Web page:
As Haiti reels from a deadly earthquake over the weekend, the U.S. government and military have stepped up to assist with relief efforts in the wake of the devastation.
Crews out of Naval Air Station Jacksonville have been part of that effort, flying a P8 Poseidon aircraft over the Caribbean country to survey the damage from above and help those on the ground provide medical aid to the wounded and injured.
News4Jax traveled with a patrol squadron crew during one of its missions Thursday, seeing some of the damage left behind from roughly 10,000 feet in the air during the 10-hour flight.
Crew members said their mission is to help save lives and it’s rewarding to help a country in need.
“Missions like this, it brings crew great pride,” said Lt. Cmdr. Darryl Abriam, the mission commander and tactical coordinator.
Kevin Pahalek, the primary acoustic operator, echoed that sentiment, saying missions like the flight over Haiti are the reason he joined the Navy in the first place.
“I wanted to be part of something bigger than I was back home,” Pahalek told News4Jax. “I graduated high school, I didn’t have any plans, I was just Free Willy. Then I joined the Navy, so I could be part of something big like this.”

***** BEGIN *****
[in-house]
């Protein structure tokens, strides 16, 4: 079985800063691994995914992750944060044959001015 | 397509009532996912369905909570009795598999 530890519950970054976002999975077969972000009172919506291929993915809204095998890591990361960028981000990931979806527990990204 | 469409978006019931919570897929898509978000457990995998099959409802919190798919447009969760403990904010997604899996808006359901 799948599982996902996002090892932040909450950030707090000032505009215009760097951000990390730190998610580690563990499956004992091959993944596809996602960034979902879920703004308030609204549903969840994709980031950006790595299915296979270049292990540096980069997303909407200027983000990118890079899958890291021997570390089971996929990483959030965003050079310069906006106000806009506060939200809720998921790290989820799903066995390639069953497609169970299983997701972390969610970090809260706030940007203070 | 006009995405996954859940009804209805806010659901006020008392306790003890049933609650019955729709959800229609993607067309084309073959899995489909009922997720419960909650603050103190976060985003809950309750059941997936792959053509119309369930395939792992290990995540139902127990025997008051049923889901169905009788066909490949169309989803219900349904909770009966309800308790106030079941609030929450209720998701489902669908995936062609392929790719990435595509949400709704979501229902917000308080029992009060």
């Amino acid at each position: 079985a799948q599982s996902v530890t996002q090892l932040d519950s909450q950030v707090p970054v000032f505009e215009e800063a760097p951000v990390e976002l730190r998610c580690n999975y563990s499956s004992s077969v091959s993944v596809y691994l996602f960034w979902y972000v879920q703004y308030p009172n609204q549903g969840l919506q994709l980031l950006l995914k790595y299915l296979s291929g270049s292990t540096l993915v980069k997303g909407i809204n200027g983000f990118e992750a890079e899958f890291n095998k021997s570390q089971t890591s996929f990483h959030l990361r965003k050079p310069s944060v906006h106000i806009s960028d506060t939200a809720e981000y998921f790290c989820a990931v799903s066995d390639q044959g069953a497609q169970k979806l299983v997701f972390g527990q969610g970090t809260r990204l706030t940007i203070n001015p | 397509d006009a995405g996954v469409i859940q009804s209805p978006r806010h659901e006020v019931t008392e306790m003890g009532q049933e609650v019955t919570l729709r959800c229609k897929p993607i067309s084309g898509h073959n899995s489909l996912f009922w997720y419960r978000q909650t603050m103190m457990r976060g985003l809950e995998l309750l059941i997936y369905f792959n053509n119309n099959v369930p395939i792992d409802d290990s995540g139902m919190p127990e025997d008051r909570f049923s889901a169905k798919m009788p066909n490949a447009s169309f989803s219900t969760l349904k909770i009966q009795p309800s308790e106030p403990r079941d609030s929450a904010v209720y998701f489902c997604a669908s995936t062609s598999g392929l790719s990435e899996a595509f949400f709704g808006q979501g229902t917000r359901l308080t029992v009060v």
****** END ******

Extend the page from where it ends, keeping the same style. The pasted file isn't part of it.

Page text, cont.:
Once the aircraft arrived, Pahalek operated the camera to provide a birds-eye view of the damage in Haiti, where 2,100 people died, and thousands of homes and buildings were destroyed by the quake.
The crew was tasked with surveying damage in 70 different areas.
“I’ll get eyes on an area,” Pahalek said. “I’ll note anything of worthiness – if buildings are broken, if there’s any people displaced from the area, if they’re congregating and any type of health or medical providers as well.”
The aircraft never touched the ground, but cameras allowed the crew to scope out makeshift homes made from tents in soccer stadiums. The crew also communicated with different agencies to let them know where to send injured patients.
“We got to work again with the helicopters on station, we got to relay the communications for them, to let them know where to go with the med evacs and to get them back to the hospital safely,” Cpt. Matt Pottenburgh told News4Jax.
Crew members said their mission will continue as long as they’re needed. And while it’s difficult to see the type of damage and devastation they found in Haiti, they’re grateful to be able to help.
“Any type of help that we can provide to them is outstanding,” Pahalek said.